Take, Mbatha-Raw, who has been acting for some time, but only in the last four years has she really been seen by American audiences. For me, I first saw her in the short lived television series “Undercovers”. While there may not have been a lot of viewers for this show, they did miss something special. One, an interesting show about spies, (JJ Abrams created), and good acting. It may not have been to the levels of “Mad Men”, but it certainly is better than some of the other stuff you see on television. There was also this little film, which did not do that well, called “Larry Crowne”. It’s great purely because it is so silly. It never tries to be anything else. Here character is likable and believable. There’s also funny material she had to work with and did well.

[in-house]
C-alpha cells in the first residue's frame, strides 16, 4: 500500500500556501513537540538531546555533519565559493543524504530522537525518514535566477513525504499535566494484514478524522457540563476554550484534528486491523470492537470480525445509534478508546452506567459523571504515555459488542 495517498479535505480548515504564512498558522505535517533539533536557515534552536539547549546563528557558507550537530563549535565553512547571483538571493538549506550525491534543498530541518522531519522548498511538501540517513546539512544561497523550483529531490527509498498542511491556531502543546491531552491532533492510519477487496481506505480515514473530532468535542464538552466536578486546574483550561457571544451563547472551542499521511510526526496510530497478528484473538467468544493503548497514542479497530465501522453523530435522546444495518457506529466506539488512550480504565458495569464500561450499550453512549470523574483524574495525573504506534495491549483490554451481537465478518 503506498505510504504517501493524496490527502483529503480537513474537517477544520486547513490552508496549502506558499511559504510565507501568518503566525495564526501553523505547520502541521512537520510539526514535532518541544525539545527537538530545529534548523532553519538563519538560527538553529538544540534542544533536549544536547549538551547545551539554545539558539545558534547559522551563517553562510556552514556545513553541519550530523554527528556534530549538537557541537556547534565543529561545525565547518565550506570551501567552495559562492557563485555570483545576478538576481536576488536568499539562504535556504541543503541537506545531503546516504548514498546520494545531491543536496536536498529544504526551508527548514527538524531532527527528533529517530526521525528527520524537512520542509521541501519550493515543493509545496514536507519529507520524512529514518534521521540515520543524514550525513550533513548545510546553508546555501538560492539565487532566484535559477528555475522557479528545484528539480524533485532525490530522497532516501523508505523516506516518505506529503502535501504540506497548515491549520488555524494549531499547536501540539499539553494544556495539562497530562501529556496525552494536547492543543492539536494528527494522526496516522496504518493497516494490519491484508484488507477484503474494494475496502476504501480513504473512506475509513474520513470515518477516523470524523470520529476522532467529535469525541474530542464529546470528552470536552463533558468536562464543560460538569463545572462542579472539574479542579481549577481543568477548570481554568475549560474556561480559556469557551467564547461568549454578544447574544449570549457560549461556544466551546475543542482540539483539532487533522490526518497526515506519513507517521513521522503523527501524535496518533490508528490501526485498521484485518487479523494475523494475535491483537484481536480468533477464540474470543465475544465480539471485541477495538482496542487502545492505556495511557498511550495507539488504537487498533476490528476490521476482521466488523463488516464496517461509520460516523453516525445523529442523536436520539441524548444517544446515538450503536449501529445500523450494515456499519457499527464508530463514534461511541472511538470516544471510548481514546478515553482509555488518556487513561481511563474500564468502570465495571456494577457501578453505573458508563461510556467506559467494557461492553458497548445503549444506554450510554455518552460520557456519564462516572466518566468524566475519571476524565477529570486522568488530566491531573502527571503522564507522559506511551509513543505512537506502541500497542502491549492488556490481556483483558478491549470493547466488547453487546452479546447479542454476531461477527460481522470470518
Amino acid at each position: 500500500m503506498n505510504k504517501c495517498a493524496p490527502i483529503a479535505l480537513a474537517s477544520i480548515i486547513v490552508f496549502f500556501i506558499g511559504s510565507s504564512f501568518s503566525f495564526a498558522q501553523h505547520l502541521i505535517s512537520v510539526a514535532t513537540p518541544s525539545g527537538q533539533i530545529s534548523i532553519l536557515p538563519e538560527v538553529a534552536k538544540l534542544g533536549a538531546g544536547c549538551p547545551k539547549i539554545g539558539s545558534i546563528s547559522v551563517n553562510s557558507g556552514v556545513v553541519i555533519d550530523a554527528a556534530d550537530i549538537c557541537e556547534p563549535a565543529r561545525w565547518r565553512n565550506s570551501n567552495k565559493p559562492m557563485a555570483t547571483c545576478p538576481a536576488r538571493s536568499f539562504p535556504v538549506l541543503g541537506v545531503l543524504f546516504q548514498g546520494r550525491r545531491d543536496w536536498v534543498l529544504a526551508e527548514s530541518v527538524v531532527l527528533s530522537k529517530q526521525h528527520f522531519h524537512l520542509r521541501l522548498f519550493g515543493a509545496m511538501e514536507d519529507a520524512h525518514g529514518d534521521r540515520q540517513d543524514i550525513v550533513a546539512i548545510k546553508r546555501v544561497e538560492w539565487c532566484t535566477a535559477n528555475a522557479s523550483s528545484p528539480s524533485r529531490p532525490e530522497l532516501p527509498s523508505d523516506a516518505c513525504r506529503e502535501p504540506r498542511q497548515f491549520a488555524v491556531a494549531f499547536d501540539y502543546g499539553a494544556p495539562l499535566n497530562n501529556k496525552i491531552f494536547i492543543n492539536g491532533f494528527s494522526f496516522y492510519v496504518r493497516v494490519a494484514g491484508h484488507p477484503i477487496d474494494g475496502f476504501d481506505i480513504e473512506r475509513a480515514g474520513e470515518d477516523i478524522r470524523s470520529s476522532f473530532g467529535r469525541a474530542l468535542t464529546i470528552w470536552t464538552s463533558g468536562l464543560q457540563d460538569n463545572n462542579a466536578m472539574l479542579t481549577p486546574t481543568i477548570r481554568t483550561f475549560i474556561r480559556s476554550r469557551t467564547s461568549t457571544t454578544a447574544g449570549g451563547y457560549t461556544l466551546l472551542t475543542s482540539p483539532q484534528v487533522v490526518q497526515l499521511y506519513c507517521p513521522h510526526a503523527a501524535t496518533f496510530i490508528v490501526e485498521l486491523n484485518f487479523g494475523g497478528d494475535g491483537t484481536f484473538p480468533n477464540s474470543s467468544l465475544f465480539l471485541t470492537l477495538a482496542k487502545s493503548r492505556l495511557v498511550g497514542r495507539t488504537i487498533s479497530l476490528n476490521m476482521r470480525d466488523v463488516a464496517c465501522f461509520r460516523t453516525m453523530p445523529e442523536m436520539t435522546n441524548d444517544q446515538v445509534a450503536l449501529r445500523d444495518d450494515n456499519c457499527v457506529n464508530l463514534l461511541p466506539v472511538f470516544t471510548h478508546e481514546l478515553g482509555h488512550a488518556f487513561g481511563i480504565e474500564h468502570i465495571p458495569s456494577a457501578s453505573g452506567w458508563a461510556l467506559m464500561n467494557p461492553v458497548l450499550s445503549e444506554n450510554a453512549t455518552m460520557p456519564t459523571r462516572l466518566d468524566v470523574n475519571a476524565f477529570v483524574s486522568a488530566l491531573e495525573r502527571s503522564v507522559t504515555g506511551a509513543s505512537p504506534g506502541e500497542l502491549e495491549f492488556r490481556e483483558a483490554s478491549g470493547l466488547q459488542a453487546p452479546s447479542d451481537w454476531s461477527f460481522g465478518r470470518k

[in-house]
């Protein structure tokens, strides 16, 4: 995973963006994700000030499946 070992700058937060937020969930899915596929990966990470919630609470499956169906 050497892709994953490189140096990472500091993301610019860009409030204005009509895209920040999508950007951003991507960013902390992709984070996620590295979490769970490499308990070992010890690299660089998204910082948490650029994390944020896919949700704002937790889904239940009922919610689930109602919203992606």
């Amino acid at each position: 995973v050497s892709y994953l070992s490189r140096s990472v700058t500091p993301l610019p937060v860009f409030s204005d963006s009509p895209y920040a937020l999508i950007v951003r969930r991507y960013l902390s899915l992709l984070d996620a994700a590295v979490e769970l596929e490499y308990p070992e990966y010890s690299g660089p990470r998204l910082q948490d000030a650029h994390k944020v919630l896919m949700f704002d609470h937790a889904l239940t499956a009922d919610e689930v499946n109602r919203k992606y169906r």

Goode, of late, has been guest starring on the acclaimed CBS show “The Good Wife”, acting opposite Julianna Margulies, and doing a fairly good job there. Hopefully he shows up next season. He has also been able to show his talent through such films as “Stoker”, “A Single Man”, “Brideshead Revisited”, “Leap Year”, and, yes, even “Chasing Liberty”, opposite Mandy Moore. Whether you liked all of them or not, he’s been able to leave his mark in various places and in various genres of film and television. His character, and this film should not be hurt by his presence.